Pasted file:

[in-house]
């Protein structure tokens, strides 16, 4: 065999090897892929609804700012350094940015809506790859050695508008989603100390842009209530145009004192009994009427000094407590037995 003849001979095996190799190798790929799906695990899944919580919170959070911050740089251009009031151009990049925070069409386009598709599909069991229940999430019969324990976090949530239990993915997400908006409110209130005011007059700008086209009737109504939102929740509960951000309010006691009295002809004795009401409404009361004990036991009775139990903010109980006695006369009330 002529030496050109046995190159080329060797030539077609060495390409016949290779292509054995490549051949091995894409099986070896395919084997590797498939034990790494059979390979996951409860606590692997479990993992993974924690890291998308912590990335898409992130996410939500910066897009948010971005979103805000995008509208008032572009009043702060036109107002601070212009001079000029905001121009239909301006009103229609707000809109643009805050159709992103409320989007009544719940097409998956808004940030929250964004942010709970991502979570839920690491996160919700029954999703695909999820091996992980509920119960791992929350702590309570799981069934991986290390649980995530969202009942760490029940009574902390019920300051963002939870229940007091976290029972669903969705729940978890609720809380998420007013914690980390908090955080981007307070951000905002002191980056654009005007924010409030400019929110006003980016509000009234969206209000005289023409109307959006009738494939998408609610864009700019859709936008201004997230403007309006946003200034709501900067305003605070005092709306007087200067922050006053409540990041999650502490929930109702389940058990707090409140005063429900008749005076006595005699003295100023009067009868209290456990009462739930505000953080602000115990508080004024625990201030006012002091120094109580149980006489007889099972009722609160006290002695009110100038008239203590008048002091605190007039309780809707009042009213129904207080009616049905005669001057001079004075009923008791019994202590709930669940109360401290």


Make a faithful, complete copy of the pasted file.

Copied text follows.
[in-house]
């Protein structure tokens, strides 16, 4: 065999090897892929609804700012350094940015809506790859050695508008989603100390842009209530145009004192009994009427000094407590037995 003849001979095996190799190798790929799906695990899944919580919170959070911050740089251009009031151009990049925070069409386009598709599909069991229940999430019969324990976090949530239990993915997400908006409110209130005011007059700008086209009737109504939102929740509960951000309010006691009295002809004795009401409404009361004990036991009775139990903010109980006695006369009330 002529030496050109046995190159080329060797030539077609060495390409016949290779292509054995490549051949091995894409099986070896395919084997590797498939034990790494059979390979996951409860606590692997479990993992993974924690890291998308912590990335898409992130996410939500910066897009948010971005979103805000995008509208008032572009009043702060036109107002601070212009001079000029905001121009239909301006009103229609707000809109643009805050159709992103409320989007009544719940097409998956808004940030929250964004942010709970991502979570839920690491996160919700029954999703695909999820091996992980509920119960791992929350702590309570799981069934991986290390649980995530969202009942760490029940009574902390019920300051963002939870229940007091976290029972669903969705729940978890609720809380998420007013914690980390908090955080981007307070951000905002002191980056654009005007924010409030400019929110006003980016509000009234969206209000005289023409109307959006009738494939998408609610864009700019859709936008201004997230403007309006946003200034709501900067305003605070005092709306007087200067922050006053409540990041999650502490929930109702389940058990707090409140005063429900008749005076006595005699003295100023009067009868209290456990009462739930505000953080602000115990508080004024625990201030006012002091120094109580149980006489007889099972009722609160006290002695009110100038008239203590008048002091605190007039309780809707009042009213129904207080009616049905005669001057001079004075009923008791019994202590709930669940109360401290």